a population zone like New Jersey which consumes 8 GW of electricity would need to be completely blanketed in solar panels to get the power needed to run
Solar panels could pay back the energy cost of their cost of their construction in under eight years back in the 1970s.
I wasn't talking about cost. I was talking about taking a great idea and then realizing after it's implemented that there were major drawbacks because nobody wants to live in a state that's completely blocked out by the sun (there are other reasons not to live in NJ... but that's for another topic).
It's an engineering challenge. The energy needs are X. The physical space and resources available are Y. If the energy solution generates power at a rate of X/Y then it's a non-starter.
You are a nuclear playboy.
Nuclear, hydro, wind, SOLAR, coal, gasoline, geothermal, natural gas, and steam. I support the energy sources that enable modern living. I was just pointing out that nuclear is a major benefit to densely populated areas. You can call me an Urban Playboy if you want because I think the advantages in terms of energy usage within cities far outweigh many other aspects. The two shiniest examples of why big urban centers are advantageous are public transportation utilization and district heating (where heat energy lost from operating systems is used instead of wasted like it is in areas where it easily escapes into the atmosphere).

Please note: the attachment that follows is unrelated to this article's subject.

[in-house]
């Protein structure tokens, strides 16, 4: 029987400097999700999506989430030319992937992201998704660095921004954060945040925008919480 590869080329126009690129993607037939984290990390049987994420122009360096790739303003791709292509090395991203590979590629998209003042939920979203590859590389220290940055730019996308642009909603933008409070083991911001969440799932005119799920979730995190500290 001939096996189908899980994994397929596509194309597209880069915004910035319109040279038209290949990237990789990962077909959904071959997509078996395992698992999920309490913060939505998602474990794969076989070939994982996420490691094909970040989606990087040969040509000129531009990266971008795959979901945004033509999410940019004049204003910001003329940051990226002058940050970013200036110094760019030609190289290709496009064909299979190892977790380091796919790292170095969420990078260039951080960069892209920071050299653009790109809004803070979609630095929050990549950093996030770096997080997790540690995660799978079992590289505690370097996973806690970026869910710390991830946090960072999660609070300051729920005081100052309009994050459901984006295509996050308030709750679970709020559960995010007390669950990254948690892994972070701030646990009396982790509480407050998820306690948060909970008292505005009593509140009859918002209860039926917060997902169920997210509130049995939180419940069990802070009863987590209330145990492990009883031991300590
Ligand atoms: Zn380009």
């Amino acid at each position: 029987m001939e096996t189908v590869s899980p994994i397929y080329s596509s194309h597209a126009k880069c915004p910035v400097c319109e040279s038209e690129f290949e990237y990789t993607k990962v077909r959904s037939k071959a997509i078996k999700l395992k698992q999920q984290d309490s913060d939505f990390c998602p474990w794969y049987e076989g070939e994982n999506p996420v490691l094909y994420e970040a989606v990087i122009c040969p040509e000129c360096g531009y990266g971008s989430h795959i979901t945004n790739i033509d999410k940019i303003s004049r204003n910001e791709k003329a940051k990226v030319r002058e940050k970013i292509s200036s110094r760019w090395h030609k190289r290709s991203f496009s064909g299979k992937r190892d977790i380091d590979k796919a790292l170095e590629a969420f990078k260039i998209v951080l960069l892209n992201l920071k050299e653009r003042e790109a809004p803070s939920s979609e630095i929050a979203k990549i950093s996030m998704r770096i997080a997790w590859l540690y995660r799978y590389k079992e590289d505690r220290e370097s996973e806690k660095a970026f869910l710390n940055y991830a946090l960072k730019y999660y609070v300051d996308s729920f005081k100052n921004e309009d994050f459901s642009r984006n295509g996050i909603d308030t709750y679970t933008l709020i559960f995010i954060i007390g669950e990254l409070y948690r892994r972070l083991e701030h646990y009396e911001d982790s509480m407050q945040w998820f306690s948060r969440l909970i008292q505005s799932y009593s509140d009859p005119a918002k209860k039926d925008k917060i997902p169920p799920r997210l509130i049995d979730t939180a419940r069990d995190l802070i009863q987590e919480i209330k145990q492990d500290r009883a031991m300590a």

Yeah... sure... put a solar panel on your house and watch your electricity bill go down to $10/month because you're generating 100kW with your panels. That's a good solution for you. I'd live in a place where energy costs are 50kW because I'm taking advantage of energy saving systems like Energy Star appliances, passive solar heating through insulated windows, and then shelling out the $100/month to pay for the energy generated by the electric and gas company that I've used. (caveat: the numbers I'm using here are pulled from my ass, but they are supposed to illustrate the point I'm making).